One thing that people from outside of the state of Colorado always misjudge is when the wheeling season starts. In Denver, the weather is nice in May so people head up to the mountains. All they find in May above 8,000 feet or so is snow. Even in June there is still a lot of snow in the high country. Twin Cone is a special trail because a lot of it is in the sun, so the snow melts. That means you can get well over 10,000 feet in June near Kenosha Pass.
This trail was always one of our spring "go to" trails, but somehow we forgot about it for a few years. We needed to revisit it, and we were really looking forward to the trip. We had a good-sized group of seasoned wheelers and new members, and it promised to be a great group.
We aired down at the Kenosha Pass pit toilets, of course, and there were quite a few people there. We'd find that there were quite a few vehicles on the trail, too. Everyone we saw was happy and friendly, and that made it fun.
We were going through the residential area near the start, and we were happy to find a nice creek crossing on the trail. It wasn't particularly deep, but it was long and smooth on the bottom, with clean, cold water in it. Monica went through it quickly with her Jeep's top flipped back and windows out, and they got soaked. That's a good way to start the trail.
The switchbacks were fun, but we were looking forward to getting to the rocks. We soon found ourselves at the first rocks, and Monica was the only one to get her Jeep's picture taken there. The next bit of rocks was even better, and we all took our turns going through it.
Bob S. was without lockers, and he was gunning it through everything. It was fun to watch. Everyone had a great time in the rocks. Pat's Jeep was three months old, and he made it look easy.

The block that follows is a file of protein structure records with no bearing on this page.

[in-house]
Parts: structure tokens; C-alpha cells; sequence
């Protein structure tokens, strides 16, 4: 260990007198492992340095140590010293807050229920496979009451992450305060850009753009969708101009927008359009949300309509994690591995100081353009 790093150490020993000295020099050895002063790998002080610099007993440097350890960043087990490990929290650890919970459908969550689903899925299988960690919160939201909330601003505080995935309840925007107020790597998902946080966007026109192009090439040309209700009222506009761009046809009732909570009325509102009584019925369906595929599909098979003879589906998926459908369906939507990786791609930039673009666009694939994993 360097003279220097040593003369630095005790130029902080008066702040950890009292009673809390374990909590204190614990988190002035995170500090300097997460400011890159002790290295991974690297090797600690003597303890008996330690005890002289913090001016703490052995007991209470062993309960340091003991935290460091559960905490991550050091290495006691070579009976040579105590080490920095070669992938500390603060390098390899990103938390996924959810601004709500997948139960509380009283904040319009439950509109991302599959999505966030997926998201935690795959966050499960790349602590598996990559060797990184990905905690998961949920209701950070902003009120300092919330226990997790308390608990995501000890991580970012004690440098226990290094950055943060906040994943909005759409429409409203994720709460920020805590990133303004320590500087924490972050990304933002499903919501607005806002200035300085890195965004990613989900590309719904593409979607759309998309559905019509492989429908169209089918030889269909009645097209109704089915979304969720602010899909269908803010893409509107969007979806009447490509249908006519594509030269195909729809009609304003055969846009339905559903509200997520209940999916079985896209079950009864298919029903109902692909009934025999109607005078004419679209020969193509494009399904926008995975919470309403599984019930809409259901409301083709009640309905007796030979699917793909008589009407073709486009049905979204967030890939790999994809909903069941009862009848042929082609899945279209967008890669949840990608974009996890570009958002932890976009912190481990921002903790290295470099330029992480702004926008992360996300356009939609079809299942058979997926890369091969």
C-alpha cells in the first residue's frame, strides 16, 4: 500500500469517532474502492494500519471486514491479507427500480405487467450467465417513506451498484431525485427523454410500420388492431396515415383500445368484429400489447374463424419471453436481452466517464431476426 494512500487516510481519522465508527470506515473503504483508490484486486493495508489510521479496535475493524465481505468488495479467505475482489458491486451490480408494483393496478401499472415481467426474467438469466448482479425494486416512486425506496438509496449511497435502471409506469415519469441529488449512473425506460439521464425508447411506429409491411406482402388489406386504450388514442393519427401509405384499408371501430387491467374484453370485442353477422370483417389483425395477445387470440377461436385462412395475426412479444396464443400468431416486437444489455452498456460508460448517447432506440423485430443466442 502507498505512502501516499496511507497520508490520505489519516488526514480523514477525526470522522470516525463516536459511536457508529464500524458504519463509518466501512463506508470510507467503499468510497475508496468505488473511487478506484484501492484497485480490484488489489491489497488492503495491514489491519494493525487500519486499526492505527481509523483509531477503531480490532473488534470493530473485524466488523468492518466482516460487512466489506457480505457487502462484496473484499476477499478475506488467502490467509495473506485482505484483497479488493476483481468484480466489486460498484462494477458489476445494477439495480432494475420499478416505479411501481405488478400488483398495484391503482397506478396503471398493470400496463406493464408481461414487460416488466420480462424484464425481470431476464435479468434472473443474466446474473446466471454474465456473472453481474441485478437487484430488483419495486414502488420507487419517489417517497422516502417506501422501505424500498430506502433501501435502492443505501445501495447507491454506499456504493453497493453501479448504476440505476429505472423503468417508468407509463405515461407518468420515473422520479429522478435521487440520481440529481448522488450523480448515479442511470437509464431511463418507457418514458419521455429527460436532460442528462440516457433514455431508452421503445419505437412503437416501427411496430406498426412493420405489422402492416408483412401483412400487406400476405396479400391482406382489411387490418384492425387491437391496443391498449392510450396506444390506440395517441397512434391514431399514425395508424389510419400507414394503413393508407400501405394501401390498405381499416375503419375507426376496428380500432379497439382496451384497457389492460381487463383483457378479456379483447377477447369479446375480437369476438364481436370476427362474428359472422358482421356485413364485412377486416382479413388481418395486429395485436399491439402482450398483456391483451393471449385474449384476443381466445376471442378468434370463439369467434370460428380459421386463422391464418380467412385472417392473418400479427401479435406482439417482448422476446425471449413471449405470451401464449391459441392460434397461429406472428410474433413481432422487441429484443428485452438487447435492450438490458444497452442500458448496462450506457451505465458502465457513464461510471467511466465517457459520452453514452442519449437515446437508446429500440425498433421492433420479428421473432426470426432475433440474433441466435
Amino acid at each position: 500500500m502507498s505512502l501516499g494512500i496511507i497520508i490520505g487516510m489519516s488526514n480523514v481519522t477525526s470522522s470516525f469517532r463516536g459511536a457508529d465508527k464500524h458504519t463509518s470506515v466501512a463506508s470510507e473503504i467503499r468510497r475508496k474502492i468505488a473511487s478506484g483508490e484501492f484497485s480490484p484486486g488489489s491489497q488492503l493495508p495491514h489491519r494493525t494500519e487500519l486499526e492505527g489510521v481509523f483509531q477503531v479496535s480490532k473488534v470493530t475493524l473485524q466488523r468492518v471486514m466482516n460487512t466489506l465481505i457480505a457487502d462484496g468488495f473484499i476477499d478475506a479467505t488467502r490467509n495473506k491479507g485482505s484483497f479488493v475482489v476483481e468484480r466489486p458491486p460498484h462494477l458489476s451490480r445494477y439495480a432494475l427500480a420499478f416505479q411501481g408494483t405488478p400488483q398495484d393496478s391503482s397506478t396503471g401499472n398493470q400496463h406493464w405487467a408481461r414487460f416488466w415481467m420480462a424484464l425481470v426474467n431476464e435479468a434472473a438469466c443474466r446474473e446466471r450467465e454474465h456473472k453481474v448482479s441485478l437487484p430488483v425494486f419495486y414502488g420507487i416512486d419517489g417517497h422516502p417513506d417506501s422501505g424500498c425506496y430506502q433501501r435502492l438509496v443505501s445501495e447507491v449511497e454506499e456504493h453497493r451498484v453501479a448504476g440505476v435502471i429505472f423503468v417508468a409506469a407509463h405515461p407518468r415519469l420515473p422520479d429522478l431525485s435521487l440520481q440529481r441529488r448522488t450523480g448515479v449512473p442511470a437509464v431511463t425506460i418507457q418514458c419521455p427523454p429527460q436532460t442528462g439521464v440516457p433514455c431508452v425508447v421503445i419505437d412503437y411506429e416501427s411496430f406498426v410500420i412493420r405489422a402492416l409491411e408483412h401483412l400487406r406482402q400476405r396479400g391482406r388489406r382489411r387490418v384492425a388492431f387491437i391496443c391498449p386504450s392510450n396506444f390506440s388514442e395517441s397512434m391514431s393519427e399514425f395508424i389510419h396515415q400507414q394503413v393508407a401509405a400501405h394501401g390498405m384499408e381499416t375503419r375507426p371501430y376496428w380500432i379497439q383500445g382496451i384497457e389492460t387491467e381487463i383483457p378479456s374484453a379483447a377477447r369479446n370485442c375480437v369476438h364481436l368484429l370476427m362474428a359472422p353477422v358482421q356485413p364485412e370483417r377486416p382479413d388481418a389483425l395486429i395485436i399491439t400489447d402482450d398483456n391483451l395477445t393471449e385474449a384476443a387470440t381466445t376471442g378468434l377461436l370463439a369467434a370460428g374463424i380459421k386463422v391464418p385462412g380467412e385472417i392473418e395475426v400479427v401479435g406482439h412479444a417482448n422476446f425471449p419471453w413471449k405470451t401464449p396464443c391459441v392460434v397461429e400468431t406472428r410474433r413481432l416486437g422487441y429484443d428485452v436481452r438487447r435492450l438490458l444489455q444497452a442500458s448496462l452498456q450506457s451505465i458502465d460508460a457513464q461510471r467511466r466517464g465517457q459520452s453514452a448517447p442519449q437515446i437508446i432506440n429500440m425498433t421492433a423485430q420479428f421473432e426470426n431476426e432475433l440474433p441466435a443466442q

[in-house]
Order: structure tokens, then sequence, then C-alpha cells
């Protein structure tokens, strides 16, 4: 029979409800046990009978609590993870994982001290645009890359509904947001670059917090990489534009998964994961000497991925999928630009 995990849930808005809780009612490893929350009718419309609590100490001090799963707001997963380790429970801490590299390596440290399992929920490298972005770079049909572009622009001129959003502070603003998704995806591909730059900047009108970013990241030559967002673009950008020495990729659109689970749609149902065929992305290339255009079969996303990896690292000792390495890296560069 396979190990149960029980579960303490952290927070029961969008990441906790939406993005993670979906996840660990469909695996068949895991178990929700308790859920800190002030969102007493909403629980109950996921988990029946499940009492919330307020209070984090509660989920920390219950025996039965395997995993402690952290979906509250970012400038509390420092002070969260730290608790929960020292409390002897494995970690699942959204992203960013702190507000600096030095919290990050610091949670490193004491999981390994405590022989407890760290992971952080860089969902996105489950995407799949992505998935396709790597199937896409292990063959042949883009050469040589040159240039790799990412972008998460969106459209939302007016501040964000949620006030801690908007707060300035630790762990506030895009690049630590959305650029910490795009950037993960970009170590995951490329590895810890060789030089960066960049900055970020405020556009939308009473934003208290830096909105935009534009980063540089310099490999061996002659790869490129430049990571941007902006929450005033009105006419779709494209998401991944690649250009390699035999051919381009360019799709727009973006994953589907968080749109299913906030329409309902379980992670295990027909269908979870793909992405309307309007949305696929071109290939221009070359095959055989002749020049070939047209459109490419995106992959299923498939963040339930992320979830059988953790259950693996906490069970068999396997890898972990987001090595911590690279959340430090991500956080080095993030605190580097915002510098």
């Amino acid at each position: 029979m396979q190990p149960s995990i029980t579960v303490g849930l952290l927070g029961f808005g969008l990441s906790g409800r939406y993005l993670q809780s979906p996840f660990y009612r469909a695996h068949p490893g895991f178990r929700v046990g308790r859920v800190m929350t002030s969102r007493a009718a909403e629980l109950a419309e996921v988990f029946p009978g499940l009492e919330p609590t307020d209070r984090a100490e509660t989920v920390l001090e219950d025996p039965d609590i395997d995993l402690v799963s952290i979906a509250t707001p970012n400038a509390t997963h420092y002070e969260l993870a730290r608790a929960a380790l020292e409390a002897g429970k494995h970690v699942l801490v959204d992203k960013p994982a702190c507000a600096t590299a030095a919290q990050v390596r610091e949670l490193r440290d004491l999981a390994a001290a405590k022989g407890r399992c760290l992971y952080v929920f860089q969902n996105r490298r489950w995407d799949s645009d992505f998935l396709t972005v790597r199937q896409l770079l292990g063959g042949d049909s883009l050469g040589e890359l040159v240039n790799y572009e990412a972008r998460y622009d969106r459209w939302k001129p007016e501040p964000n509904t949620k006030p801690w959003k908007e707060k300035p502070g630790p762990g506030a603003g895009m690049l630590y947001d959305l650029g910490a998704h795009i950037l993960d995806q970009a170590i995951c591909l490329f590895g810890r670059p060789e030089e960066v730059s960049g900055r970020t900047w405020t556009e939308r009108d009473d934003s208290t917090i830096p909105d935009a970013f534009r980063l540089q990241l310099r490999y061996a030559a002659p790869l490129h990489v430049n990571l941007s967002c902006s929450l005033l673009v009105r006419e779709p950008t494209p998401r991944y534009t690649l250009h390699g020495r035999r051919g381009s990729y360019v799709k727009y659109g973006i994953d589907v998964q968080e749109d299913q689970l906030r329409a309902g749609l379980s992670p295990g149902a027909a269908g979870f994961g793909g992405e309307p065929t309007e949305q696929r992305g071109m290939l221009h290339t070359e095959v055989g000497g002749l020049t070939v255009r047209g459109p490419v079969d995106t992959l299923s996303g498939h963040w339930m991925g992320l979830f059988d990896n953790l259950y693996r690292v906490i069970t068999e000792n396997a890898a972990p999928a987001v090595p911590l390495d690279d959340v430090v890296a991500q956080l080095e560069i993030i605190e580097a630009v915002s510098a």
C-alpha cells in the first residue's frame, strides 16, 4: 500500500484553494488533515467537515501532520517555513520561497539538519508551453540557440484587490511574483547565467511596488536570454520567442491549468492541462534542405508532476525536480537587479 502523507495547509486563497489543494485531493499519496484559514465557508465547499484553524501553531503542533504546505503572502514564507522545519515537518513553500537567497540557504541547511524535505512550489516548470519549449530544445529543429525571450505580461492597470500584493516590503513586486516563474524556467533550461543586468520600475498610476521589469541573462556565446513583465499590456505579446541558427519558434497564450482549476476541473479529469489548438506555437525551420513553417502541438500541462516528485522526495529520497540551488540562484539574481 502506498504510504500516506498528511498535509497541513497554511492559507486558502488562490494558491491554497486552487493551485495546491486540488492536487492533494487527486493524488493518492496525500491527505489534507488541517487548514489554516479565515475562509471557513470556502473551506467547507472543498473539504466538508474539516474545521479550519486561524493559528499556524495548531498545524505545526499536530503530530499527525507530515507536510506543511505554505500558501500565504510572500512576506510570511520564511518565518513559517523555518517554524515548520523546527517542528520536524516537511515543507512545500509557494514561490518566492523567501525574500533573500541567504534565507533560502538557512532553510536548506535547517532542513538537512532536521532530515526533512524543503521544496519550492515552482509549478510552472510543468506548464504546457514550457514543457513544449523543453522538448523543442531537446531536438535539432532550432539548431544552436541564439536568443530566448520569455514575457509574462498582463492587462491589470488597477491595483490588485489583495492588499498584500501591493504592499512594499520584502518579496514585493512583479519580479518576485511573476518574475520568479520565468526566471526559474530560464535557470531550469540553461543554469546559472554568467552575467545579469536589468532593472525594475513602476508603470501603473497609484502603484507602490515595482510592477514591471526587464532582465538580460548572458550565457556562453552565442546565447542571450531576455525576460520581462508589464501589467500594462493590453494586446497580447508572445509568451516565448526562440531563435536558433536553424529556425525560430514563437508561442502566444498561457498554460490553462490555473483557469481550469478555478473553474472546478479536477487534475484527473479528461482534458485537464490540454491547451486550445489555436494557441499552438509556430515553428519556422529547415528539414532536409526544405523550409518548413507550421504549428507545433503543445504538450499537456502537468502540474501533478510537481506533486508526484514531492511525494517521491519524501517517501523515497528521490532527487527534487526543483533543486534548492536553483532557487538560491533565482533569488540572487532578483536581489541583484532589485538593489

We were already pulled to the side of the trail and it was 1:00, so it was lunch time. We took our time there, even though the mosquitoes were really out. The rain and snow we'd had made everything really green, and the bugs loved it.
Quite a few groups were coming down, and we could see two big groups passing each other high up above timberline. We decided to wait on one of the groups, so we stayed at lunch even longer. There was a break in the traffic, so we started back up.
The biggest rocks were even bigger than the last time we were there because of the erosion that had happened during that time. Monica got in the middle of it, but then it was taking too many tries so she backed out of it and went around. Matt tried it a bit, too, but in the end he also had to go around.
Bob S. remembered the line from last time and went high to the left at the edge of the trail. He couldn't lock up his axles, so speed was his friend. He didn't go too fast, but he kept his momentum. He made it through! That was definitely a highlight.
No one else tried the biggest rocks, so we were soon past it. Then another group was coming down, and we were at another wide spot. Everyone was friendly and it was good to see all of the different vehicles.
The last obstacle was always a challenge, but this time it was really big. We all twisted and banged our way through it, though we didn't stop to be the peanut gallery for everyone. We still had a distance to go.
The hill climb was back to its loose and rocky glory. Everyone seemed to take a different line, and they were all fun. Even though no one was in a hurry, we were soon all back together and heading up past Lunch Rock and above timberline.
There was still quite a bit of snow on the peaks around us, but Twin Cone was dry. The rocks above timberline looked the same as before, which was good. Once we got to the top we all parked and got out to wander around.
It was very windy and very chilly, of course. We hung out for a while trying not to blow over and taking lots of pictures. Red Cone was going to have snow on it for quite a while, yet.
We left before we all blew away, and the way down was pretty easy. On the way up, there was someone camping at the overlook so we went by it. Surprisingly, it was open on the way down so we stopped. Holly found one of her control arm mounts bent, and Pat scratched a new rim. Welcome to wheeling!
The overlook is nice, but it isn't as dramatic if you've already been to the top. We stayed for a bit just to enjoy each others' company, but then the mosquitoes were too much. We headed back down to visit at the trailhead instead. It was the perfect day!
Reports from Other Days: 6
Use the arrows or dots to flip through the previews of the other reports for Twin Cone. Click one of them to read more and see all of the photos from that day.